Google Won’t Let Kenya Block the Nation’s First Gay Music Video
When the U.S. Supreme Court ruled in favor of marriage equality, Google celebrated LGBT rights with a YouTube video showing coming-out stories and ending in same-sex marriages. Now in Kenya, where people can face up to 14 years in prison for same-sex relations, the company is showing its continued support by overruling regulators’ requests to take down that nation’s first gay music video.
Nearly three weeks after a government-run advisory board demanded that a local music video remix of the song “Same Love” by American hip-hop artists Macklemore & Ryan Lewis be removed from the Internet, Google Kenya has fired back by refusing to pull the clip from YouTube.
The video, created by Kenyan rap artist collective Art Attack, highlights the struggles faced by that nation’s LGBT community. It depicts romantic and erotic scenes between young LGBT Kenyans, while integrating images of newspapers with offensive headlines such as “Homos Are Filthy,” along with footage of last year’s antigay protests in Nairobi in which protesters are seen getting blasted by water.
Pictures of well-known LGBT figures in Africa, such as openly gay Kenyan writer Binyavanga Wainaina, Ugandan lesbian activist Kasha Nabagesera, and South African bisexual singer Brenda Fassie, are featured as well.
The Kenya Film Classification Board decided to ban the video in late February, flagging it for inappropriate content in violation of Kenya’s laws against homosexuality. Despite their efforts, it remains on YouTube, where it now has nearly 150,000 views.
In an email to TakePart, a Google Kenya spokesperson did not specifically address the controversy. “YouTube has clear policies that outline what content is acceptable to post, and we remove videos violating these policies when flagged by our users. We review government removal requests when notified through the correct legal processes,” wrote the spokesperson.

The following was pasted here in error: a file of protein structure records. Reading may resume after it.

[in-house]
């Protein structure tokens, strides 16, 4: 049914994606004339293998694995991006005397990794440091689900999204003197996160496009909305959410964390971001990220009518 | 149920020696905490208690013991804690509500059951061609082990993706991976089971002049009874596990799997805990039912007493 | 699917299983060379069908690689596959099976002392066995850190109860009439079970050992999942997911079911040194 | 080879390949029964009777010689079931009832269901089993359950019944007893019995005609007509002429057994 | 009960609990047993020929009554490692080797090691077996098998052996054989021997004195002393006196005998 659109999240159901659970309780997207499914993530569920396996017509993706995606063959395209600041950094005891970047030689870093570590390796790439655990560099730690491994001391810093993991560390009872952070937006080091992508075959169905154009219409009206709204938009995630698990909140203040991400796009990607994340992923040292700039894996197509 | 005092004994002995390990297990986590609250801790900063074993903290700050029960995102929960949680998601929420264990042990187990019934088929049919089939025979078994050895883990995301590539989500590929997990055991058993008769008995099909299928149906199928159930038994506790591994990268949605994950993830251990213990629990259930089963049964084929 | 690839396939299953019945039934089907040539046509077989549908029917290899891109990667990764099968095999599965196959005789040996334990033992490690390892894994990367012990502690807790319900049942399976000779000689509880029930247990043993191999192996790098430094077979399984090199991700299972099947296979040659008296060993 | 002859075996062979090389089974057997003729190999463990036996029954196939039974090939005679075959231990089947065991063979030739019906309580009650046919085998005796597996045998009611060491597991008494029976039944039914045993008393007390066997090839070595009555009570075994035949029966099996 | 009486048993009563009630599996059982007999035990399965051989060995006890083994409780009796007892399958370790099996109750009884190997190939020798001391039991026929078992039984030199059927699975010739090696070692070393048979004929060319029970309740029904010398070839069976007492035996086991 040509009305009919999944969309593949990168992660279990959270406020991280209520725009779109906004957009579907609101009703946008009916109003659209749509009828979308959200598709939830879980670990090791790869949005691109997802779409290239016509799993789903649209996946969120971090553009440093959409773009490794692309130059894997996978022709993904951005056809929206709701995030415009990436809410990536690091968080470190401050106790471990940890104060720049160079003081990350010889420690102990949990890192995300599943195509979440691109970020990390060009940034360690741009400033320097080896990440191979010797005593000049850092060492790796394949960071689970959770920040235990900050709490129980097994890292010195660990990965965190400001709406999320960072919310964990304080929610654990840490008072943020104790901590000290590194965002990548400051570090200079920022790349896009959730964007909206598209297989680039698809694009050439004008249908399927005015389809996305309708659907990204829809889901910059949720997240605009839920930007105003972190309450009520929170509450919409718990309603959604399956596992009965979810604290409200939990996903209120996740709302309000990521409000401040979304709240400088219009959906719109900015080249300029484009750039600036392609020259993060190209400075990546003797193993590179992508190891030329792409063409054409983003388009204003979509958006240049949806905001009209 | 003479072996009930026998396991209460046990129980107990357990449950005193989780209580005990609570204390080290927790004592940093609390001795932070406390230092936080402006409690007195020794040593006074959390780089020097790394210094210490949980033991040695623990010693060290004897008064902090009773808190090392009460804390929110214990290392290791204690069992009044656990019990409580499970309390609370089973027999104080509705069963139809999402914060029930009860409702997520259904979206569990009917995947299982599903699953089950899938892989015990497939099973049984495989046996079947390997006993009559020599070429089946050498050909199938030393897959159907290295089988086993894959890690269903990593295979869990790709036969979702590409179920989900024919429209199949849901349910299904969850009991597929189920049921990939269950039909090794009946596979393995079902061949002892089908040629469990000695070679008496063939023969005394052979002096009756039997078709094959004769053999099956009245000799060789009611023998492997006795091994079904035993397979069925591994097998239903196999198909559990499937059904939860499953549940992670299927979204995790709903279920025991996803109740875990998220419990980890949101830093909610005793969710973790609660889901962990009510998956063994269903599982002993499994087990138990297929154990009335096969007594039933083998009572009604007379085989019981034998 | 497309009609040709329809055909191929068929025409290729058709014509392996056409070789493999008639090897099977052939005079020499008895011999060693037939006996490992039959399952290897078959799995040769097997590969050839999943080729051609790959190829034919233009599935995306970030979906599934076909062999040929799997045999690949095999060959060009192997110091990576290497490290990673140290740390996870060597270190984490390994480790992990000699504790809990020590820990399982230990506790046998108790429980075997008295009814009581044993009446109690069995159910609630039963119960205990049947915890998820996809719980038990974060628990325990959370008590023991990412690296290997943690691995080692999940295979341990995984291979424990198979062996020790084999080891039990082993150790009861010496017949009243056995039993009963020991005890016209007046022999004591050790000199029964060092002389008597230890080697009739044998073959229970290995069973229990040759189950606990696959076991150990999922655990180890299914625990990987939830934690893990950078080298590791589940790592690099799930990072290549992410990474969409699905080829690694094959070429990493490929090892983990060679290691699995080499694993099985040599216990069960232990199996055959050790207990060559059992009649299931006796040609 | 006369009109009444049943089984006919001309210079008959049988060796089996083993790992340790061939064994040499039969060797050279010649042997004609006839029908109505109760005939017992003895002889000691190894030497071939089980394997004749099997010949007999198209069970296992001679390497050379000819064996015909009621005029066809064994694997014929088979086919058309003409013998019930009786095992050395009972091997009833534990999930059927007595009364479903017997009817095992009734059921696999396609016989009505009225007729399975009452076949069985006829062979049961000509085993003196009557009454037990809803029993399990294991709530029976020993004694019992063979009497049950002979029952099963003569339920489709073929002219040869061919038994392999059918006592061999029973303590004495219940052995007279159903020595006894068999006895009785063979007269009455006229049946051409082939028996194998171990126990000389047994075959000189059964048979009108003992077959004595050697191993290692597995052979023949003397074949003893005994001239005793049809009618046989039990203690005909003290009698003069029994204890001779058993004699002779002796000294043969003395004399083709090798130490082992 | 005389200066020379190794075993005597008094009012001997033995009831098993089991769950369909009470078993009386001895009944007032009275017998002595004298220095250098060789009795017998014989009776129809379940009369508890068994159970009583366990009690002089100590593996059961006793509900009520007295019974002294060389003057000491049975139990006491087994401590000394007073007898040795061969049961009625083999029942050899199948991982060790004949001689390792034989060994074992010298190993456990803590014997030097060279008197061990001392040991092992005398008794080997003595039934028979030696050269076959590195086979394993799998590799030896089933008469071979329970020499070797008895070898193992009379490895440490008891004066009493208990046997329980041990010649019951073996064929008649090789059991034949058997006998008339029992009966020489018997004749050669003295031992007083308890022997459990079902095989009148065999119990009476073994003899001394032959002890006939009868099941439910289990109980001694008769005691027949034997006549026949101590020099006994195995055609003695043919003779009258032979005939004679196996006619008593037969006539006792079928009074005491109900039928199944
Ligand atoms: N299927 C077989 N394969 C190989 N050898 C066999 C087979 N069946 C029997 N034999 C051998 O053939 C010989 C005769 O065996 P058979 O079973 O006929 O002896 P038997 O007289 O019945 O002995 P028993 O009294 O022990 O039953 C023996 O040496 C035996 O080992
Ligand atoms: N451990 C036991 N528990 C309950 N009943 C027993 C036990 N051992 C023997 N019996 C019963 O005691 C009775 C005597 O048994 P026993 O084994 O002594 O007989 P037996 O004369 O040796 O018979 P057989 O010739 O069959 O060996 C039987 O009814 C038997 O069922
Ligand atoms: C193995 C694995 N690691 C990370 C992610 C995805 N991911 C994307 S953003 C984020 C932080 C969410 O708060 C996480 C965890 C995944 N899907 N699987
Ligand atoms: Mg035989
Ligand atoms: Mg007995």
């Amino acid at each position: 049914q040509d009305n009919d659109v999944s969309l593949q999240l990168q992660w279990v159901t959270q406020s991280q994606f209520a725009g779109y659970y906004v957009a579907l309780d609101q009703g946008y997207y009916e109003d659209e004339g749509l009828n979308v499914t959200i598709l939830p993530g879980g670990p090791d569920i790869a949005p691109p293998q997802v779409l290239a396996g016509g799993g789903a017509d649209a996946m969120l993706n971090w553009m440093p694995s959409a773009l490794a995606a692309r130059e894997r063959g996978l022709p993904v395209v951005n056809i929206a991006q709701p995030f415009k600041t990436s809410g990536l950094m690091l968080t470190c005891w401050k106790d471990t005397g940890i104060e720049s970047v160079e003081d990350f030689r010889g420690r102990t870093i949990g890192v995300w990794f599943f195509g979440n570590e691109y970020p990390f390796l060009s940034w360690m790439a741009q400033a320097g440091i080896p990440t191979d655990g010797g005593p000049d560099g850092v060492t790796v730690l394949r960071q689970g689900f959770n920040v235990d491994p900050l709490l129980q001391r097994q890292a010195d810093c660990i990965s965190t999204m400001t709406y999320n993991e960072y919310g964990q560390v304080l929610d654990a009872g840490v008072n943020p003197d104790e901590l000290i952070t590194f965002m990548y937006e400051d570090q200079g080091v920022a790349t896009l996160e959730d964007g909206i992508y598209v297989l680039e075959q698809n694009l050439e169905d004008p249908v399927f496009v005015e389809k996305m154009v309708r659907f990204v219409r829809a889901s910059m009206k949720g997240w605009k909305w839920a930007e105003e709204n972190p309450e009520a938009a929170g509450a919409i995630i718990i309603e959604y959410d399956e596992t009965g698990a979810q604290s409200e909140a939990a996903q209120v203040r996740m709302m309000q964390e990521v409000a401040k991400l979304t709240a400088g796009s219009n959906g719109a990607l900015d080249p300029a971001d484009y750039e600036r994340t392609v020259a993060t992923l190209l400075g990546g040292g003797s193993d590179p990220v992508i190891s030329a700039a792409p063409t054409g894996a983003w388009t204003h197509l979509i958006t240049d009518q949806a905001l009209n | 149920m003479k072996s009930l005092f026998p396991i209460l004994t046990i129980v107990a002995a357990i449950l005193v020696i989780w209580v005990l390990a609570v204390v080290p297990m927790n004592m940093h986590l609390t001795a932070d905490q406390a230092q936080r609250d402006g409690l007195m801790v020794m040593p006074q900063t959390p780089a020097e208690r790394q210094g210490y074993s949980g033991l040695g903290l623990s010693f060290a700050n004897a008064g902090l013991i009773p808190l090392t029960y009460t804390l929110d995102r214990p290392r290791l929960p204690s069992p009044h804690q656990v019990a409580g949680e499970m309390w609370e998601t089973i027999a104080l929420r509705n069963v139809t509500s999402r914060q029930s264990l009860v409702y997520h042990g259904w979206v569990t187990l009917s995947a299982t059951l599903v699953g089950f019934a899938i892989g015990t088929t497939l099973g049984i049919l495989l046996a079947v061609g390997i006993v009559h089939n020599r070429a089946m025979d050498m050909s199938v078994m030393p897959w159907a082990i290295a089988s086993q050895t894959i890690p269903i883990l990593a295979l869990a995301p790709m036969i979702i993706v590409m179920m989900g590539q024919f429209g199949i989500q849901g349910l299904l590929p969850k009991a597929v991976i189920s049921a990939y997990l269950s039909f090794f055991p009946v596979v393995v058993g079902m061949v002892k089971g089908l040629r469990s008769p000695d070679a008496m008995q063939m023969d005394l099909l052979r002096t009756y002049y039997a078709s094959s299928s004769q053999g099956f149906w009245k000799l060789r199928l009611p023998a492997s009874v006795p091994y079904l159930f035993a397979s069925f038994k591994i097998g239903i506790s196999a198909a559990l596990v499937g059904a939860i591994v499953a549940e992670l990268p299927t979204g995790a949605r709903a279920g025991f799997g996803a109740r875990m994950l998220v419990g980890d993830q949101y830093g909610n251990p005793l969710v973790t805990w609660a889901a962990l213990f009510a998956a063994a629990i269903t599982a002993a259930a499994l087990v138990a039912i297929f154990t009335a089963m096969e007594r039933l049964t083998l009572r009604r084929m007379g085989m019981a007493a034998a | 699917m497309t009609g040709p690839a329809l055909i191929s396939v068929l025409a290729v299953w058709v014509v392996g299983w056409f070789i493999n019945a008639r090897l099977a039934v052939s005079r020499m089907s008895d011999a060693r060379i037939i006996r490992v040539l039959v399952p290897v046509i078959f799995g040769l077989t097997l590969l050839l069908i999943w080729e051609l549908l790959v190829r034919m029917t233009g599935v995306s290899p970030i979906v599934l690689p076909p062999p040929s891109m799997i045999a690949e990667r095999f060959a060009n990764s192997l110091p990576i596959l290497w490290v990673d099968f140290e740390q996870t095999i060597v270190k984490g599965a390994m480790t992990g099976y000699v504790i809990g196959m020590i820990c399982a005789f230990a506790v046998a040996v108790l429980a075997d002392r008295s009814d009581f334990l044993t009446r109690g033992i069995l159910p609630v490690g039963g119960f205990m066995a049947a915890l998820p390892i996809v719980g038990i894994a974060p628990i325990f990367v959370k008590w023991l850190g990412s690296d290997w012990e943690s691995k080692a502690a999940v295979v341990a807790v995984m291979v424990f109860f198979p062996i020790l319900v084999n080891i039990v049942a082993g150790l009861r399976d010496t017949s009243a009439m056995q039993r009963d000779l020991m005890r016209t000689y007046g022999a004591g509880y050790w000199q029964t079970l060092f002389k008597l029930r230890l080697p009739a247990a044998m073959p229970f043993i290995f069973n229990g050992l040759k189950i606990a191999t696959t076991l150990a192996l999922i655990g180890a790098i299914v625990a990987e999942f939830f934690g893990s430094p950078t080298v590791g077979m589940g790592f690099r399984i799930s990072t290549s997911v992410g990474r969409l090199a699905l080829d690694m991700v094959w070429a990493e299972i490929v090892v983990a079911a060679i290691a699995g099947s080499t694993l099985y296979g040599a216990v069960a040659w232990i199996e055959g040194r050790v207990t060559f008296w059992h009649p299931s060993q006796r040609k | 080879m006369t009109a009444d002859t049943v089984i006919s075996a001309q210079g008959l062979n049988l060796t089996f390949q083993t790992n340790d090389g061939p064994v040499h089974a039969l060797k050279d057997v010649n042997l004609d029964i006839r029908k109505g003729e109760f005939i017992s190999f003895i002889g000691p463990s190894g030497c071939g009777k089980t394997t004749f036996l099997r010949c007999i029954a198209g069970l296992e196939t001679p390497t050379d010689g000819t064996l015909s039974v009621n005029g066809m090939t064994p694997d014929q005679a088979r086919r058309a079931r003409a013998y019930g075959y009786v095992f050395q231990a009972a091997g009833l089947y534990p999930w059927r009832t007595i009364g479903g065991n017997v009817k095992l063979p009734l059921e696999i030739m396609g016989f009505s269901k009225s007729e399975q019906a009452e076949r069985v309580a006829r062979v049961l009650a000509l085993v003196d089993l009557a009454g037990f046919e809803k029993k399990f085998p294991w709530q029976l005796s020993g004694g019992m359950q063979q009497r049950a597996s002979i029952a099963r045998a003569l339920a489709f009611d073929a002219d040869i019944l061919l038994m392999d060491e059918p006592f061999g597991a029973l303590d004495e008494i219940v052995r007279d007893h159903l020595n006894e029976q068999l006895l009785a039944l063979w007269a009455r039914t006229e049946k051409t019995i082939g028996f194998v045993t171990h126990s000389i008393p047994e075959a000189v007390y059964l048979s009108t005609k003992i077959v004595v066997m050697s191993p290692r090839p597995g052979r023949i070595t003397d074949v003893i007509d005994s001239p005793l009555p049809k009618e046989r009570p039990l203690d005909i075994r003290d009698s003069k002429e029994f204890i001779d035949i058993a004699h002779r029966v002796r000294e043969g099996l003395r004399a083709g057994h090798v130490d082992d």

In Kenya, being openly gay is a criminal offense. People who attempt to have same-sex relations can be put in prison for up to seven years. Similarly, those who commit a “gross indecency” with a person of the same sex can face up to five years behind bars. LGBT people don’t have the same protections as other citizens under the law, so many can fall victim to harassment, discrimination, and mob violence because of their sexual orientation and gender identity.
“It’s not easy being an LGBT Person in Kenya,” Art Attack explained in an email to TakePart. “It’s a struggle against the state, against the society, against family, against friends.”
As a consequence of releasing the video, Art Attack wrote that there’s a warrant out for the collective’s arrest. One of the cast members fled to Tanzania in fear of reprisals and attacks in his hometown of Nairobi, where homophobia is widespread.
“We are basically even afraid to release new music, appear in public, and even attend college since the girls in the video are both in a crowded public college, and it has not been easy for them at all,” wrote the group. “We live in a constant fear of arrests or attacks.”
Despite this, Art Attack wrote that it’s leaving the video up on YouTube.
“It’s tough out here being gay, but we try to manage and to hold up by either keeping a low profile, avoiding publicizing ourselves, going public about our status and such stuff,” Art Attack added. “But the song we did is helping greatly in changing the narrative, and we hope things will be better.”